My KDE week

Archive for September 2010

Nepomuk+strigi as desktop search

In the last weeks I – once again – got fed-up with strigi/nepomuk being of no use to me. Since KDE 4.0 I long for a desktop search, i.e. some way of finding files and getting a result list such as google etc. has it, i.e. including some context around the string found in the document and not just a file list. Anything else would just be a faster version of kfind for that task. And since I do not use tags, it is the only desktop search task for me.

So the first thing why it did not work for me was that strigi+nepomuk never finished to index my files because strigi 0.7.2 crashes while it indexes several filetypes such as email, flac or rpms.  Having a look at strigi’s website the project seemed dead. No news since 2008. This is a depressing first impression. Having a look at the SF project page continues with this, i.e. the latest available tarball is version 0.6.4 and the docs point to KDE’s playground svn repo if one wants to get strigi. The latter obviously fails because strigi is part of kdesupport.

Having a look at the bug tracker I found life though! And after I found out how to track down which file crashes strigi I could even provide some files to help fix the bugs – and fixed they were! Phreedom fixed one crash after the other so in the end I  had an almost working strigi which could index my files. Almost, because some symbol lookup error (symbol lookup error: /usr/lib64/ undefined symbol: ldap_int_tls_destroy) was still crashing strigi, yet this is not strigi’s fault (same bug at Red Hat) and one can work around it by removing /usr/lib64/strigi/ and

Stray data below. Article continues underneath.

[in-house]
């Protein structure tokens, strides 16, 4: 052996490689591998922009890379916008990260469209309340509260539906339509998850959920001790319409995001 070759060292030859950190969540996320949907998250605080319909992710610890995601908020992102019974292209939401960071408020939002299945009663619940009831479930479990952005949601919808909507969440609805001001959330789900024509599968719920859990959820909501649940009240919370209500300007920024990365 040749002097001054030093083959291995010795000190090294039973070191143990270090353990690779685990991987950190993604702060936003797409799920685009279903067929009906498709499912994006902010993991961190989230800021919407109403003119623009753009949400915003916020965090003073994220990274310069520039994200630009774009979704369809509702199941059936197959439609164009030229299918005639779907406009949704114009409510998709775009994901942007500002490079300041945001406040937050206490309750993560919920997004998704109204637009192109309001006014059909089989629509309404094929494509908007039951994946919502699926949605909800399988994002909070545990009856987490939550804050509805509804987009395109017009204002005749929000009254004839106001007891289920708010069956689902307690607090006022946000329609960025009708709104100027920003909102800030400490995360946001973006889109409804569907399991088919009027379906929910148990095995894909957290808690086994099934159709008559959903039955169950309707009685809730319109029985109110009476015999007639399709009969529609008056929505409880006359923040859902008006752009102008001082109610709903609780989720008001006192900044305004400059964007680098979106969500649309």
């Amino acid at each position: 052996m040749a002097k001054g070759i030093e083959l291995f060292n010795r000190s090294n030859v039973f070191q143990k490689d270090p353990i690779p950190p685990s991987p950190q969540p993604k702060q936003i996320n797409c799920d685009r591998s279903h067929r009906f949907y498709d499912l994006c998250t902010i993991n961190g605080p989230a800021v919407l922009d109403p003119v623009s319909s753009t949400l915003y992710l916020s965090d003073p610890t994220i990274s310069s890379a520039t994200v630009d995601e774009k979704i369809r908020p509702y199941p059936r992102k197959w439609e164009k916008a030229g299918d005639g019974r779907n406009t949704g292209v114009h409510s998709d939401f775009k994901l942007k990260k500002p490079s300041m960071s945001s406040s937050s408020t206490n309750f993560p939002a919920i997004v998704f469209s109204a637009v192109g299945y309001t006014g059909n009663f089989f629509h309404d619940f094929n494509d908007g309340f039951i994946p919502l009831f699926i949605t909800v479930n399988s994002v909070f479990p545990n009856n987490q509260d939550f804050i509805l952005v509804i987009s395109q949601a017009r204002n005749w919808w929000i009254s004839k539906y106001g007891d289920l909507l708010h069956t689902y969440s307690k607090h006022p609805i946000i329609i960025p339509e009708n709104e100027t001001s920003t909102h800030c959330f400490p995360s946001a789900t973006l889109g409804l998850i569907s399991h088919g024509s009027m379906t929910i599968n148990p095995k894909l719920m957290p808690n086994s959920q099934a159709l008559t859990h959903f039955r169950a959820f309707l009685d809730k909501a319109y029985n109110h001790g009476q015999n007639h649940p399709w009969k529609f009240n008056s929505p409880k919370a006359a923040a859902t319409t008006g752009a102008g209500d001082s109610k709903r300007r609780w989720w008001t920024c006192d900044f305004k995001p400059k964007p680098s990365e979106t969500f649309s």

So if you find any crashes with strigi, use xmlindexer <folder or filename> or rdfindexer (both part of strigi) to track down which file causes it and report it at SF including the file – because strigi is alive and the devs are really nice people that fix bugs quickly if they are provided with testfiles! While reading along in #strigi I also gathered something about work on clucene and strigi to make it even faster. So it seems that the next releases of strigi et al. will result in some nice improvements for us users.

All crashes fixed and now I got a 1.4GB sized index with information about 130000 files in it, yet krunner and dolphin only return a file list which is as useful as if google only returned URLs in its results. If the search returns 20 OpenOffice documents and their filename does not tell me which of them is the document I am looking for, I would have to open all of them and use the OpenOffice find functionality to find the string within the document and check whether it is the paragraph I was looking for.

So I had a look at the nepomuk mailinglist in search for a search client to use and dolphin is apparently the best choice. And despite the fact that the term  “desktop search” (used for nepomuk+strigi in KDE’s systemsettings) has already been defined by other applications such as beagle or google, nepomuk+strigi+dolphin cannot display the search results with some context around the found string. For me this is the most basic functionality of a desktop search. Yet if I understood correctly nepomuk is more than that and has different and more ambitious aims. Thus this feature does not have a high priority.

IMHO it is absolutely understandable that nepomuk aims at something different and thus sets its priorities differently, especially because of the lack of developers involved in the project. Yet maybe providing these basic features would attract users and thus developers? And of course it would help a lot to gain some acceptance for all the CPU and disk space used by strigi+nepomuk. Without a wide acceptance nepomuk+strigi will stay turned off by a lot of distros by default.  Hence IMO nepomuk+strigi has a serious search client issue. There are some clients such as the crystal plasma applet within playground and indeed it does work and provides some context around the string found but only for a few files, i.e. it does not show any context for most of its results even though all of them are e.g. OO documents. And it has other issues as well, such as showing some bogus results. But it is a start and because it can be put into the panel it is very accessible for the users. It would be even more so if it would consist of a text-field rather than a click-able button to open a text-field.